Turner Town Project Explores Rare Syndrome With Dollhouses

A Livonia woman showcases disabilities, particularly Turner Syndrome in girls, with mini storylines in the Turner Town Project, which tours local libraries.

Turner Town Project

Having a rare medical condition can feel big and overwhelming, but it can help to break things down into smaller pieces.

That’s exactly what Jennifer Wakenell, 30, of Livonia does with her Turner Town Project exhibit – currently on display at the Livonia Civic Center Library from Oct. 25, 2018 until March 3, 2019.

“This unique display is a collection of dollhouses that tell the story of a girl” who has both Turner syndrome and nonverbal learning disabilities, Wakenell explains. “The main heroine, Joy, is that girl – and the scenes follow her life from birth to young adulthood.”

Along the way, those who visit the exhibit get a “snapshot into characteristics” of Turner syndrome, highlighting the challenges, assets and strengths of those with the condition.

Wakenell, who’s a licensed social worker and works with Boys and Girls Club of Southeastern Michigan, was diagnosed with Turner syndrome herself just before entering high school.

And with the Turner Town Project, which she first created in 2005 as a Girl Scouts project, Wakenell aims to bring awareness to a disease that, she notes, even most educators and physicians still don’t know much about.

What is Turner syndrome?

This chromosome condition affects girls and women. It occurs in about 1 of every 2,000-4,000 live female births, according to the Turner Syndrome Society of the United States.

The syndrome is “caused by the complete or partial absence of the second sex chromosome,” TSS’s website notes. In other words, women typically have two complete X chromosomes. Those with Turner syndrome, however, are missing all or part of the second X chromosome.

Females with this condition most commonly have shorter height and lack ovarian development, TSS adds. They also can have heart, liver, thyroid or kidney problems, among other issues. Genetics plays a role in which symptoms and characteristics emerge.

The Turner Town Project

In Wakenell’s exhibit, dozens of dollhouses bring Turner syndrome to life through a child’s eyes – all the way up through adolescence and the young adult years.

Turner Town travels around to different public locations – mostly libraries – for people to view for free.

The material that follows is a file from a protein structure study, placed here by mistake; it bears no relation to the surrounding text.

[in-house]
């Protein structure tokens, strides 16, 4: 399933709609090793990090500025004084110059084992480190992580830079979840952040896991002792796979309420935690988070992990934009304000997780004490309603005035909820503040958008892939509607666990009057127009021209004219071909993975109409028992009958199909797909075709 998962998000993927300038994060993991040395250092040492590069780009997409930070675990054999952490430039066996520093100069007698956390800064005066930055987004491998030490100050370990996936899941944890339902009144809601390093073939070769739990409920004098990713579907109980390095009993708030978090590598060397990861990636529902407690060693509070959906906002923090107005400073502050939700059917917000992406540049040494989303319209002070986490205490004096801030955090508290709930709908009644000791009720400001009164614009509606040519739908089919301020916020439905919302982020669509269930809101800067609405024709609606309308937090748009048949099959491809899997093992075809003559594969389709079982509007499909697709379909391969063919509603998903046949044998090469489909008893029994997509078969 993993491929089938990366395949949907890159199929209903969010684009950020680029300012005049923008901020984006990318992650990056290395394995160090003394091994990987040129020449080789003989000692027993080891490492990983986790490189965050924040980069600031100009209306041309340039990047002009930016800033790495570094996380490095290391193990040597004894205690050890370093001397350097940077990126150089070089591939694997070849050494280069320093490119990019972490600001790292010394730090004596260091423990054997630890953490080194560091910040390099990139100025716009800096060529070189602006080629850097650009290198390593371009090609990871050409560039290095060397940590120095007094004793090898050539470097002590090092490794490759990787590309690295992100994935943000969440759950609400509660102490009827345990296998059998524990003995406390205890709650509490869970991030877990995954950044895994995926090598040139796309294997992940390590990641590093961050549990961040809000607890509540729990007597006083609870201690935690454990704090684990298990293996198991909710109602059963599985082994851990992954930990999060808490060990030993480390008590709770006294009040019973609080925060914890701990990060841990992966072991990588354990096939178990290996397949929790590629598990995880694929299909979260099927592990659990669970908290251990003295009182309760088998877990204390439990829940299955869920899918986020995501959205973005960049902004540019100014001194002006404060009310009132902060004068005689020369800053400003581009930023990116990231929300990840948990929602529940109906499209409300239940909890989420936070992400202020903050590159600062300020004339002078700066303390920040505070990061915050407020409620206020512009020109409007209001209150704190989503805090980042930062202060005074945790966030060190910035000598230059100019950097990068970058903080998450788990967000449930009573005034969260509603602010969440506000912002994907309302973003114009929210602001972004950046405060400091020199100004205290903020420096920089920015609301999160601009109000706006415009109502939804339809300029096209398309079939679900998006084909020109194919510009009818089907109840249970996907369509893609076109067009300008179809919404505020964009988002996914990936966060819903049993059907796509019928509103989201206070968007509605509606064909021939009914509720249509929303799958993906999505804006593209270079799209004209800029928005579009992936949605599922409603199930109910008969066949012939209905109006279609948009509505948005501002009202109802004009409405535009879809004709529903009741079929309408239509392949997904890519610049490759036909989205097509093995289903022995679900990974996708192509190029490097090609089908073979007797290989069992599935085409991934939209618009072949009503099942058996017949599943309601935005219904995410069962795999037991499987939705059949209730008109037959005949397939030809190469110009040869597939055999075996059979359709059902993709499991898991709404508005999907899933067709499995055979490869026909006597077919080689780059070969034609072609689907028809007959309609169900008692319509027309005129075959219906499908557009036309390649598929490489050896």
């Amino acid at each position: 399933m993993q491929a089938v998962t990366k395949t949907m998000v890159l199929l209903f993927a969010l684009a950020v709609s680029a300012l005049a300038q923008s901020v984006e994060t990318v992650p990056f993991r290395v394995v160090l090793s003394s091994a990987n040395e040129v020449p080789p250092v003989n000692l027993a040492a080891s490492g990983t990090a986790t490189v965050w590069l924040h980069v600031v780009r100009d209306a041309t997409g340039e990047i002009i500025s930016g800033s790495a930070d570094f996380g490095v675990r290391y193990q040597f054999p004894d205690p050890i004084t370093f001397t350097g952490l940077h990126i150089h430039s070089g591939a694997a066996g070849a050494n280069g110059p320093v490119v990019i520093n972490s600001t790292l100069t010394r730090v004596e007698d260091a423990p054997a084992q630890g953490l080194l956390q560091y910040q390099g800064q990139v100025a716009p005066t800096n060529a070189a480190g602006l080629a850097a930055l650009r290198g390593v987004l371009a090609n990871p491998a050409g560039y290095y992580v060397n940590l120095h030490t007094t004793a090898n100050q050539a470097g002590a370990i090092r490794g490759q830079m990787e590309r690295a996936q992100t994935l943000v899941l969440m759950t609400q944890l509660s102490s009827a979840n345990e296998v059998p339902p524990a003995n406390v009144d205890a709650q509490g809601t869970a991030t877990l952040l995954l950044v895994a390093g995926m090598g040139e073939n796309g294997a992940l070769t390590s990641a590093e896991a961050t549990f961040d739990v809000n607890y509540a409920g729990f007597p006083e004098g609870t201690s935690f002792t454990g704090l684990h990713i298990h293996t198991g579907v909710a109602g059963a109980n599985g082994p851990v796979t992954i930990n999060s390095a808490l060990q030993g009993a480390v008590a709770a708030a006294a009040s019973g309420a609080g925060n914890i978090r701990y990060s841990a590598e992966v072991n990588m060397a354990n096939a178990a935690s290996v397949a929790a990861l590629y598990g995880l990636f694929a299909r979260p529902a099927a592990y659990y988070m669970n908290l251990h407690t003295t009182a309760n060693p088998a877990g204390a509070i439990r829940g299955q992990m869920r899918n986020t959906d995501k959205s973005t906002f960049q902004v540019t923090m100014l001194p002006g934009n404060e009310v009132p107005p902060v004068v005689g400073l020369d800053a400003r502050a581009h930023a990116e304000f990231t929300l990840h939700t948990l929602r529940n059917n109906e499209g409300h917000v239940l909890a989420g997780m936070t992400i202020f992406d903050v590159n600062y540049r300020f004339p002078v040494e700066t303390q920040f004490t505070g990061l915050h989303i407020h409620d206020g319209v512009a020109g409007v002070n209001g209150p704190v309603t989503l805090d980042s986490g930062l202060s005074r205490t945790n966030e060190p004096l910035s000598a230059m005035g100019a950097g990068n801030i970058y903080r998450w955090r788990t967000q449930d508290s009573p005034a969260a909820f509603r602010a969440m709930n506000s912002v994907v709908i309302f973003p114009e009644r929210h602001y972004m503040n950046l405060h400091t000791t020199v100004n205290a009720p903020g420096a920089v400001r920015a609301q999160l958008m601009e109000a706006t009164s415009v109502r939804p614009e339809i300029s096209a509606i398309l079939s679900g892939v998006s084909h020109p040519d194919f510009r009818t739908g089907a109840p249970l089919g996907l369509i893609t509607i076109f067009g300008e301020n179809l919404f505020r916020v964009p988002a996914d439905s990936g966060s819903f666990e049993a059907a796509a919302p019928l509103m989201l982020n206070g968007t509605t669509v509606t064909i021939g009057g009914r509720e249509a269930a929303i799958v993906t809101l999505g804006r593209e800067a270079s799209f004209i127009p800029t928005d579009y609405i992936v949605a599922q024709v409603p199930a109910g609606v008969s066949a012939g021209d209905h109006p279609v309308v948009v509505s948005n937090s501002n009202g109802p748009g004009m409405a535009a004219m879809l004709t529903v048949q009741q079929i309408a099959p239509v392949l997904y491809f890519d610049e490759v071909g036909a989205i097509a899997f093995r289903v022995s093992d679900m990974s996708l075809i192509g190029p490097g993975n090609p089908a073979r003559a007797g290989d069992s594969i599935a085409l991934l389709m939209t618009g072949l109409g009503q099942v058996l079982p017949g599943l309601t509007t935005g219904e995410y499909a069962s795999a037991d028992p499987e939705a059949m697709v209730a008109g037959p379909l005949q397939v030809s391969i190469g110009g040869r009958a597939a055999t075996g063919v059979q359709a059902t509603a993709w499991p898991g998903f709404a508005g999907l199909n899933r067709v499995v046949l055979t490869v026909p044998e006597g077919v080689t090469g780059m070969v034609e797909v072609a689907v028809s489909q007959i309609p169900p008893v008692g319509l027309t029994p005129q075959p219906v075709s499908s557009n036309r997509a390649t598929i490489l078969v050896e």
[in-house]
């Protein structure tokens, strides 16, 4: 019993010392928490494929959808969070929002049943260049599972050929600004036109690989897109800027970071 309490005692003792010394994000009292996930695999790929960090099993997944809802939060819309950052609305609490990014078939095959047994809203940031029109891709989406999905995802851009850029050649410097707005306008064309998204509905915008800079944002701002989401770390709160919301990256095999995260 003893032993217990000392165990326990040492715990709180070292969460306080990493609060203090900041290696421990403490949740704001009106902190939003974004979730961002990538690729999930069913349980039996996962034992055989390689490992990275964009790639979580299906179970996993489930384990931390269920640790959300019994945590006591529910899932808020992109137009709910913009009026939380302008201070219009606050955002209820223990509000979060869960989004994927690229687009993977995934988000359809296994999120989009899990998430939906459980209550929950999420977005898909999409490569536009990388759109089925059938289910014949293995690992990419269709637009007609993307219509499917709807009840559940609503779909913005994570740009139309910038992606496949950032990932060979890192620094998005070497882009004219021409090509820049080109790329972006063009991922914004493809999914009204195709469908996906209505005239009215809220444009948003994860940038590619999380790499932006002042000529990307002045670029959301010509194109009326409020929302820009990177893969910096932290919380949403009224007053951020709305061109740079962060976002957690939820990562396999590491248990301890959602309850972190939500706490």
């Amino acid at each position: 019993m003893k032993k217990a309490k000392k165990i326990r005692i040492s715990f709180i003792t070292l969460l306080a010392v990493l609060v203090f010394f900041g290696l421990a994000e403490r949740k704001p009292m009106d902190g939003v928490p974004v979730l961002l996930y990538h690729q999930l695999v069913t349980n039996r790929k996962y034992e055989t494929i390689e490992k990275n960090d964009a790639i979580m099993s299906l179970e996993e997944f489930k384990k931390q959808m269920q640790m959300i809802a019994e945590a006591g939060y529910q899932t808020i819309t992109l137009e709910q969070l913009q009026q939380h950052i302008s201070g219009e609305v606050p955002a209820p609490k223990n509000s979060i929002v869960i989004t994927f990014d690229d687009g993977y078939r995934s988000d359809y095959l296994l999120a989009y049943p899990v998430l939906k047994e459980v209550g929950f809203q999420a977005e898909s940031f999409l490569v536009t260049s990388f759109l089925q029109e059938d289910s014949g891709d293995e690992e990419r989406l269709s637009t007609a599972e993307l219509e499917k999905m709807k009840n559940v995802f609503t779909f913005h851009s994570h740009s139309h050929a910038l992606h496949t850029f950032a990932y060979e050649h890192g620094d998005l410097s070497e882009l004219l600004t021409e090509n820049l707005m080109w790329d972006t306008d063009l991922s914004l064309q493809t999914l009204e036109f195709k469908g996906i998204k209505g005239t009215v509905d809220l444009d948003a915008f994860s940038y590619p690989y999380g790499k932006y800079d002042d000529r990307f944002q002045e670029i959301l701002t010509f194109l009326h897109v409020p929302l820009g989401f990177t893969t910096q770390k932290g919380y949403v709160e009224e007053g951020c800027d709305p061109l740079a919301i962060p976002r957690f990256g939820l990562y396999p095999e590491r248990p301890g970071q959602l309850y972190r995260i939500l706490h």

Each house includes a storyboard that details some of the obstacles the little girl, Joy, faces – both medically and academically – at various points in her life.

“We are continually adding new scenes to spotlight,” says Wakenell. “We’re now gearing towards more adult storylines.” Next up are scenes with Joy’s college professor – designed to show girls with Turner syndrome that they, too, can attend and thrive in college.

Wakenell describes the dollhouses as “fixer uppers” and a project that she and her family work on together.

The first two dollhouses she inherited from her mother’s aunt – and then she accumulated more dollhouses through donations and garage sales.

“We currently have 28 doll houses and scenes,” she says. “There are also specialty scenes like a farm, theater, circus and tree house” Additions as of late 2018 include a Thanksgiving house, medical camp and cider mill.

The exhibit also includes photo collages, a resource guide, a measuring station, educational information and a place to vote for your favorite house or story.

“There are interactive activities and games for people too during the exhibit,” Wakenell says.

Personal stories

The Turner Town Project offers connection in a very real way.

“Some of the situations that we have in the exhibit are based on my life,” Wakenell says, “and other parts are based on other women I’ve met at conferences, camps and research studies.”

Many of the storylines show viewers what everyday life is like for someone with Turner syndrome and nonverbal learning disabilities. It also gives their families and friends ways they can help.

“We try to focus on positive aspects, too,” Wakenell says. “We definitely hope people can learn about these conditions and grasp coping mechanisms for someone with these conditions.”

The town also focuses on other nonverbal learning disabilities and how young people can focus and thrive with these conditions in a school setting – “showing things such as extra time on tests, note takers in the classroom with them and sitting in front of classroom to limit any distractions,” Wakenell says.

Where to see the town

Keep an eye on the Turner Town Project website to see where this large exhibit will pop up next. It’s previously been at local libraries in Canton, Dearborn, Dearborn Heights, Farmington Hills, Livonia, Plymouth, Redford, Wayne and Westland, along with a few schools and community centers.

It also makes an annual cameo at the Turner Syndrome Society of the United States’ annual conference, Wakenell says, which typically happens beyond Michigan.

“This is something that me and my family do. It’s kind of our personal mission,” Wakenell says. “We make the arrangements and work on our campaign during our free time, so that would vary how long it’s on display.”

Photo from the Turner Town Project website

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